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Poverty

Community leaders, residents voice concerns about poverty

DANVILLE – Affordable housing, the value of skill versus degree for jobs, social and health safety nets and prompt payments by the state to social-service agencies were some of the topics brought before a public hearing Monday with the Illinois Commission on the Elimination of Poverty.

Monday's hearing was meant to gather views from central Illinois residents. Hearings are also scheduled in Chicago on March 8 and Carbondale on April 8.

Pam G. Dempsey/A woman is seen leaving empty tomb inc., taking with her the two free layette sets she picked up for her newborn twin grandchildren in January. Empty tomb inc. is a Christian organization and offers services to people in need of all income levels. A state commission is hosting public hearings statewide to see how to better combat extreme poverty.
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Upcoming hearing to be first step in battling extreme poverty

CHAMPAIGN — The Illinois Commission on the Elimination of Poverty will host a public hearing in Danville Monday as part of a plan to reduce extreme poverty in half by 2015.

The hearing will begin at 6 p.m. at The David S. Palmer Arena, 100 W. Main St., Danville. It’s the first of three hearings around the state that are meant to garner input from citizens living in financial hardship.

Pam G. Dempsey/A woman is seen leaving empty tomb inc., taking with her the two free layette sets she picked up for her newborn twin grandchildren in January. Empty tomb inc. is a Christian organization and offers services to people in need of all income levels. A state commission is hosting three public hearings beginning Monday to see how to better combat extreme poverty.
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New report suggests solutions to alleviate poverty

CHAMPAIGN – With the recession, a state budget crisis and record unemployment numbers, local officials struggle to meet the needs of the growing number of residents who fall below the poverty line.

In 2005, nearly 31,000 Champaign County residents lived below the federal poverty level, according to 2005 Census Bureau estimates. By 2008, one in five county residents lived below the federal poverty level, according to 2008 Census Bureau estimates.

What’s more, the number of county residents living in extreme poverty – those who make less than half of the federal poverty line – increased 40 percent between 2005 and 2008, according to Census Bureau estimates.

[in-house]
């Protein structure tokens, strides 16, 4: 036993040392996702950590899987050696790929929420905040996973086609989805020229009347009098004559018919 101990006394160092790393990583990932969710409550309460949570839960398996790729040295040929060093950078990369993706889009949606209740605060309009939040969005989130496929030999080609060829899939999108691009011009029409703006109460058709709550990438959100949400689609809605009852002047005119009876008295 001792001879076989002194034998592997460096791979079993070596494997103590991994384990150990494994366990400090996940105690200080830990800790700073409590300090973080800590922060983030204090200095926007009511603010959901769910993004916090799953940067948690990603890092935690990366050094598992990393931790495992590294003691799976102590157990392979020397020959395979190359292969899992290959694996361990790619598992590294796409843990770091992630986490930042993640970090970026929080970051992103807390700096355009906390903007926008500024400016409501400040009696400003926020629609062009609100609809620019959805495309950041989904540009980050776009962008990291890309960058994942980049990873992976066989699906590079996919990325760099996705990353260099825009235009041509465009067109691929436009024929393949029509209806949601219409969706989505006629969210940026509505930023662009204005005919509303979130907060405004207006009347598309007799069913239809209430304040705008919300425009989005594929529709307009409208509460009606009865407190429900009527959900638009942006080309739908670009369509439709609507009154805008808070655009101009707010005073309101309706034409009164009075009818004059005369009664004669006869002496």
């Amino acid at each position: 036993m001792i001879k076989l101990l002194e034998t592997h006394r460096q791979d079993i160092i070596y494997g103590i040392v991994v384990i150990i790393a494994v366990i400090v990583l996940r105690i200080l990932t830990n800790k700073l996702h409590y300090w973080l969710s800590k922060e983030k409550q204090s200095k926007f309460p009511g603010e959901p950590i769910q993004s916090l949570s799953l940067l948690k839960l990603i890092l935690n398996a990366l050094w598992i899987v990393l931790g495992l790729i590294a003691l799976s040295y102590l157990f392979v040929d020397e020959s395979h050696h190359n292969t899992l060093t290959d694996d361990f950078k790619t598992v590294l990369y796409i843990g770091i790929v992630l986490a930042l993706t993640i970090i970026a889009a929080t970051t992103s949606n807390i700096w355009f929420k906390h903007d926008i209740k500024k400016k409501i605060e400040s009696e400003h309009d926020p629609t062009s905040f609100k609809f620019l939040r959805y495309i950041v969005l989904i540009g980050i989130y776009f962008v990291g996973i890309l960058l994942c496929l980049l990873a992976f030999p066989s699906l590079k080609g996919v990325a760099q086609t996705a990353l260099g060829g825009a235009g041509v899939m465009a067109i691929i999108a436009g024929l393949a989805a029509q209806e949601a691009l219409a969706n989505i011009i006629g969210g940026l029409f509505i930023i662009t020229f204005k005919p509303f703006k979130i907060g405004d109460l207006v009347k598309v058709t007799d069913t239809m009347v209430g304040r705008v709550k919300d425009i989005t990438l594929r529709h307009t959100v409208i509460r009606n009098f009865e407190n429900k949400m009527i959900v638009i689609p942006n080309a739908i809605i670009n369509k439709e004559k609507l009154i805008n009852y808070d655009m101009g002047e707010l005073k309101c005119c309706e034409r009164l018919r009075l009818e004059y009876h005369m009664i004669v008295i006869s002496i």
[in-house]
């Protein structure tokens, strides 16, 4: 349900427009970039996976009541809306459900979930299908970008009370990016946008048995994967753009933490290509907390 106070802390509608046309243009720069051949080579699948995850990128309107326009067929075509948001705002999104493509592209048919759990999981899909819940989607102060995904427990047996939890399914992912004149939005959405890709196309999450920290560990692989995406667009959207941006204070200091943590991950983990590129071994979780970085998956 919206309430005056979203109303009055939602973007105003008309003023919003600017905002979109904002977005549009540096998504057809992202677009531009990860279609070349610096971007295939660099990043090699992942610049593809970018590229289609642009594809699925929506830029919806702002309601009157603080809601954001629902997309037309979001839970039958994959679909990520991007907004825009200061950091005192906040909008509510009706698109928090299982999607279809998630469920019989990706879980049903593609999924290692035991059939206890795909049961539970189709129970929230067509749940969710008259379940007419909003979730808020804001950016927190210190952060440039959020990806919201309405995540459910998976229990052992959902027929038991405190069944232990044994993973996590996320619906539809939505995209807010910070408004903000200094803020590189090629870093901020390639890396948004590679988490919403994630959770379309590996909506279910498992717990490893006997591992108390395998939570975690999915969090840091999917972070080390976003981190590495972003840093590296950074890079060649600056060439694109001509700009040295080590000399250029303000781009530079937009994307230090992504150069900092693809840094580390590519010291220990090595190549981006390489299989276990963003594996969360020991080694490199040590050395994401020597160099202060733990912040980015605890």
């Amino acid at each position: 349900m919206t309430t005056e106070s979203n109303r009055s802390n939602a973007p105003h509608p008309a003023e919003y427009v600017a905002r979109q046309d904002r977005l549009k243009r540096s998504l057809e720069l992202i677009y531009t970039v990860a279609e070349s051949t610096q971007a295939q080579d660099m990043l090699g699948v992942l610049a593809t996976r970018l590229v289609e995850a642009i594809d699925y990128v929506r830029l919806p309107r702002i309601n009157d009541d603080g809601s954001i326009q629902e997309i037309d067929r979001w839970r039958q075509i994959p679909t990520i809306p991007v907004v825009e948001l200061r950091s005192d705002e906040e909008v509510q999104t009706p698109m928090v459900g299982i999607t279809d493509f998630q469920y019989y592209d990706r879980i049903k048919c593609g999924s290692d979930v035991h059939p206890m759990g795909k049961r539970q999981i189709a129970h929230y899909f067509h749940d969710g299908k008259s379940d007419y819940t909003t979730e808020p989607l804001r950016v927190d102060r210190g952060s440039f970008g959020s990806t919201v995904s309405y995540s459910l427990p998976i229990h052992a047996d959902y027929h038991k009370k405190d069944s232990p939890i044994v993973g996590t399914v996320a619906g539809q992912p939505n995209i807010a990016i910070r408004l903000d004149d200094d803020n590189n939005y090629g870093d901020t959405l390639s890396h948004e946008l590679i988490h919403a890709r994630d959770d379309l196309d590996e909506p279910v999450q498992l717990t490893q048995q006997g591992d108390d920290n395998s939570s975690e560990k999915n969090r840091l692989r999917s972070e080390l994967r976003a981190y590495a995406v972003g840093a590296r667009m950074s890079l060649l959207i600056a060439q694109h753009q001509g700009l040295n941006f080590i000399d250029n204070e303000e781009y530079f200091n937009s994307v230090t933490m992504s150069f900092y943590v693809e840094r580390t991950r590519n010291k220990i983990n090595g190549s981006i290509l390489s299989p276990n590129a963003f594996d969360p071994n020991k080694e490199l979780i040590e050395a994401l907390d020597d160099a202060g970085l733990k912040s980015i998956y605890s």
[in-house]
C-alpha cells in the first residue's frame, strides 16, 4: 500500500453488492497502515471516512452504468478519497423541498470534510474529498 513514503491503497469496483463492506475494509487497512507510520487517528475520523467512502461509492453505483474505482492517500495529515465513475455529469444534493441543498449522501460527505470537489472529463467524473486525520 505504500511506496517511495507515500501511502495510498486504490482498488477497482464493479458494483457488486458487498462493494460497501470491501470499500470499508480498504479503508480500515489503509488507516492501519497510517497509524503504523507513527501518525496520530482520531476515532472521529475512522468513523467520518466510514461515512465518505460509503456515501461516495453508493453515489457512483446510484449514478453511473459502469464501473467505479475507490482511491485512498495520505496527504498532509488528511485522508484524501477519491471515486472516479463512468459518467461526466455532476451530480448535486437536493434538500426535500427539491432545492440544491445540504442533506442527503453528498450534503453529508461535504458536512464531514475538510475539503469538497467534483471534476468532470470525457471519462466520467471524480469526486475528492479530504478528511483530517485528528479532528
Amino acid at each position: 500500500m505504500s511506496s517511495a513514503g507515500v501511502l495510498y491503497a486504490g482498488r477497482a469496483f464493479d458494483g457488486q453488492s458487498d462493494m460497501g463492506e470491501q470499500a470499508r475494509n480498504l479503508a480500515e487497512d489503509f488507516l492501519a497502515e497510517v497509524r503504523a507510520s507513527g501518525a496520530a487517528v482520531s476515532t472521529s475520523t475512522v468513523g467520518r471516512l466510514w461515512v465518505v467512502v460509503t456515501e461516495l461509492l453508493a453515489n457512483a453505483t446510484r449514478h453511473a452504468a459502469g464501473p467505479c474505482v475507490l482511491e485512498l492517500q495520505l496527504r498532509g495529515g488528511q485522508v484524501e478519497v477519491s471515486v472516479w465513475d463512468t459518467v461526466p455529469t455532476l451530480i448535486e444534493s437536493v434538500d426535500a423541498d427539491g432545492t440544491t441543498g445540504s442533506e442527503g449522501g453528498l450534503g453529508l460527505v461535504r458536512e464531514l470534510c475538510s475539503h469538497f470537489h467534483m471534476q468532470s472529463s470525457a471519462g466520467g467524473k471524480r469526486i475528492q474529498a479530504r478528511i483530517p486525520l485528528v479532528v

U.S. Census Bureau/ More than 20 percent of Champaign County residents live in poverty according to 2008 Census Bureau estimates.
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Graphic: Cost of living in Champaign County

In Champaign County, a family of four can spend an estimated $4,000 a month for basic expenses such as housing, food and childcare, according to calculations by the Social IMPACT Research Center.

CU-CitizenAccess/Source: The Social IMPACT Research Center
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Empty harvest: Migrant family faces hardships in Rantoul

RANTOUL— On a Saturday morning in October, trash overflowed from Dumpsters at the old Air Force hospital in Rantoul, where about 300 migrant farm workers and their families lived this summer and fall. Suitcases sat stacked on a picnic table; men walked around one another’s vehicles, looking under the hoods. Inside, the Ortiz family planned their 1,300-mile journey home to South Texas.


Brothers Ernesto and Isidro Ortiz, their wives — who are sisters — and their five children arrived in Rantoul in early July to detassel corn for Monsanto Company. When the hot fieldwork of summer was done, they stayed on to sort corn at Monsanto’s Farmer City plant.

By Shelley Smithson -- Alejandra Ortiz and her family traveled to Rantoul from Texas to work for Monsanto.
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Champaign County's poverty rate nearly 19 percent in 2008

CHAMPAIGN – Poverty rates for many counties in East Central Illinois were up in 2008, according to the U.S. Census Bureau.

Champaign County's overall poverty rate, which is inflated by the presence of University of Illinois students, was 18.7 percent in 2008. A year earlier, the overall poverty rate was 18.2 percent. In 2000, the county's rate was 11.7 percent.

An estimated 32,595 Champaign County residents lived at or below the poverty level last year. No other area county had close to that number. McLean County, which also has a state university, reported 17,484 at or below the poverty level. McLean County's poverty rate, however, was 11.4 percent.

The News-Gazette/ Salt and Light volunteer Doug Fields helps clients at the facility on Anthony Drive in Champaign in May.
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Thousands live on the edge of economic despair in county

After a day of wiping tables and sweeping french fries off the floor of McDonald´s, Kelly Gaddis limps home to the Courtesy Motel on North Vine Street in Urbana.

Gaddis, 53, cannot afford to buy a car or lease an apartment on the $8 an hour he earns as a lobby attendant at McDonald´s. He and his wife, who also works at the restaurant, rent a motel room by the week within walking distance of work.

He also cannot afford the company´s health insurance, so he hasn´t seen a doctor about a foot problem that causes him to limp. Asked what he does when he gets sick, Gaddis chuckles. “You hope you don´t. Or you go to the hospital and when the bill comes, you add it to the rest of them.”
 
The News-Gazette/ Kelly Gaddis and his wife, Kelly, in their home in the Courtesy Motel in Urbana.
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